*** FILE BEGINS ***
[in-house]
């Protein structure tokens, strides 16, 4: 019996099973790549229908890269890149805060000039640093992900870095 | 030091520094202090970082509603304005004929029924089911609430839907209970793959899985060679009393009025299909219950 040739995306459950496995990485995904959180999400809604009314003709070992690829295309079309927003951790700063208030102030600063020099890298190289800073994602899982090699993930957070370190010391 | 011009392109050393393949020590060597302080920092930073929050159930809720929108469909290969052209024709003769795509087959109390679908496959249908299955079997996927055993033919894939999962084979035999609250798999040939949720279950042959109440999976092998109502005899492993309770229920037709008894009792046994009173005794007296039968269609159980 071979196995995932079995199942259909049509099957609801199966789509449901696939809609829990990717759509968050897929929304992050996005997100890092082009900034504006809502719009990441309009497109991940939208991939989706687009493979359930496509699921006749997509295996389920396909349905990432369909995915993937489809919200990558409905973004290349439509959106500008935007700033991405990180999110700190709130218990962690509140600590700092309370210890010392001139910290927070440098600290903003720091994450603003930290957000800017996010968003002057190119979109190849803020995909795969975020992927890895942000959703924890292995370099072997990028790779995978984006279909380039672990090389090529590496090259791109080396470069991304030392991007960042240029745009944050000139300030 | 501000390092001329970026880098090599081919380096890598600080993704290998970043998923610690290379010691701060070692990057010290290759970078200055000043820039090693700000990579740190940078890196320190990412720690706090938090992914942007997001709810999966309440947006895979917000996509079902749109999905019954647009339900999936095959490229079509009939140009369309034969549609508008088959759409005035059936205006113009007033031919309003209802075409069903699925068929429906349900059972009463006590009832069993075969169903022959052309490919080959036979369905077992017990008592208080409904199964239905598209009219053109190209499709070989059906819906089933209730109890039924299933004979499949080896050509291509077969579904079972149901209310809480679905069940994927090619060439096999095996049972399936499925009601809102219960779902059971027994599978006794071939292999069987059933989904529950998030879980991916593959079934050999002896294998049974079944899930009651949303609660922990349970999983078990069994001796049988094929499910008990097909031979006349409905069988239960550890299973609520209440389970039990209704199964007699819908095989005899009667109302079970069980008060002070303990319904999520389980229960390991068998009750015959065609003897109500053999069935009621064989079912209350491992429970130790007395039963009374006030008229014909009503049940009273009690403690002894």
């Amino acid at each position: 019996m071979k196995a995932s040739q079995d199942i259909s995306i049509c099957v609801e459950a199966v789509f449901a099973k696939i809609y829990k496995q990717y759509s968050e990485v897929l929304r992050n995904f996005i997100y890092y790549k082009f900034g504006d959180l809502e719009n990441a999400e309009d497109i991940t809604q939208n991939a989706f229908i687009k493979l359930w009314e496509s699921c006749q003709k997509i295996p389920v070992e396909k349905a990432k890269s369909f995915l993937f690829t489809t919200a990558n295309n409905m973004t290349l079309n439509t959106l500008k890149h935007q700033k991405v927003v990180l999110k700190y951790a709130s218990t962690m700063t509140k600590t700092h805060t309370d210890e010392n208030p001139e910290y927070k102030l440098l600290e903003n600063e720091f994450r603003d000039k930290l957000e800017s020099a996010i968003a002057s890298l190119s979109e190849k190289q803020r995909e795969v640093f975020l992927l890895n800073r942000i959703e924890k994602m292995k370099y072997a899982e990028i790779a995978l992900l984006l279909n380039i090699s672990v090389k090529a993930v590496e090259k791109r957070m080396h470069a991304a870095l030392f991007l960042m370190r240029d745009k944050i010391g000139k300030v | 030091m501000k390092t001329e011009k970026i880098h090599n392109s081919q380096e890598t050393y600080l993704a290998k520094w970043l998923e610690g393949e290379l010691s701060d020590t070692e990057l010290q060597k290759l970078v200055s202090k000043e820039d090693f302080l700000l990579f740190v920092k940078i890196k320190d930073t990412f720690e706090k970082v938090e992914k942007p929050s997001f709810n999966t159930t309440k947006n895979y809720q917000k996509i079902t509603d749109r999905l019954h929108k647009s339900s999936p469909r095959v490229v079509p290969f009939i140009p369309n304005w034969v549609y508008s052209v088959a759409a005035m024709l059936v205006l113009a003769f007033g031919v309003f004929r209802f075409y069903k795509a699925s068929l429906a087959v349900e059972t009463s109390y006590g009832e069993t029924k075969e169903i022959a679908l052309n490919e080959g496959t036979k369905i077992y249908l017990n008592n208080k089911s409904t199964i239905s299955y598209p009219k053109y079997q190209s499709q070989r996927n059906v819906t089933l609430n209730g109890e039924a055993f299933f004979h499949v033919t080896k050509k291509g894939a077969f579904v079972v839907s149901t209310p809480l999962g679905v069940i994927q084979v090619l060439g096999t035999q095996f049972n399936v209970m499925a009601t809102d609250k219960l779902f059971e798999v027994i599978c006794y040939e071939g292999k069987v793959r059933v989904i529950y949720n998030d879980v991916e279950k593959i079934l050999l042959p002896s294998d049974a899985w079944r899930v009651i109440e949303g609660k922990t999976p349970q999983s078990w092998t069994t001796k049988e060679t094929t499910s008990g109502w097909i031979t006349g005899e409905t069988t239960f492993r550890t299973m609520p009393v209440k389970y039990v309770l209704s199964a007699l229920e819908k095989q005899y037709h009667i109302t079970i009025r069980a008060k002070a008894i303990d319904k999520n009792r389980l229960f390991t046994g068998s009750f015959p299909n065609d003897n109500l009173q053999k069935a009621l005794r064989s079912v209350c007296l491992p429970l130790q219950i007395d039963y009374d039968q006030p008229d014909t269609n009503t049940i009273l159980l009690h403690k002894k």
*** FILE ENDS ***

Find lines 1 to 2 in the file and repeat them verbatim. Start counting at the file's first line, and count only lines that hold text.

[in-house]
């Protein structure tokens, strides 16, 4: 019996099973790549229908890269890149805060000039640093992900870095 | 030091520094202090970082509603304005004929029924089911609430839907209970793959899985060679009393009025299909219950 040739995306459950496995990485995904959180999400809604009314003709070992690829295309079309927003951790700063208030102030600063020099890298190289800073994602899982090699993930957070370190010391 | 011009392109050393393949020590060597302080920092930073929050159930809720929108469909290969052209024709003769795509087959109390679908496959249908299955079997996927055993033919894939999962084979035999609250798999040939949720279950042959109440999976092998109502005899492993309770229920037709008894009792046994009173005794007296039968269609159980 071979196995995932079995199942259909049509099957609801199966789509449901696939809609829990990717759509968050897929929304992050996005997100890092082009900034504006809502719009990441309009497109991940939208991939989706687009493979359930496509699921006749997509295996389920396909349905990432369909995915993937489809919200990558409905973004290349439509959106500008935007700033991405990180999110700190709130218990962690509140600590700092309370210890010392001139910290927070440098600290903003720091994450603003930290957000800017996010968003002057190119979109190849803020995909795969975020992927890895942000959703924890292995370099072997990028790779995978984006279909380039672990090389090529590496090259791109080396470069991304030392991007960042240029745009944050000139300030 | 501000390092001329970026880098090599081919380096890598600080993704290998970043998923610690290379010691701060070692990057010290290759970078200055000043820039090693700000990579740190940078890196320190990412720690706090938090992914942007997001709810999966309440947006895979917000996509079902749109999905019954647009339900999936095959490229079509009939140009369309034969549609508008088959759409005035059936205006113009007033031919309003209802075409069903699925068929429906349900059972009463006590009832069993075969169903022959052309490919080959036979369905077992017990008592208080409904199964239905598209009219053109190209499709070989059906819906089933209730109890039924299933004979499949080896050509291509077969579904079972149901209310809480679905069940994927090619060439096999095996049972399936499925009601809102219960779902059971027994599978006794071939292999069987059933989904529950998030879980991916593959079934050999002896294998049974079944899930009651949303609660922990349970999983078990069994001796049988094929499910008990097909031979006349409905069988239960550890299973609520209440389970039990209704199964007699819908095989005899009667109302079970069980008060002070303990319904999520389980229960390991068998009750015959065609003897109500053999069935009621064989079912209350491992429970130790007395039963009374006030008229014909009503049940009273009690403690002894």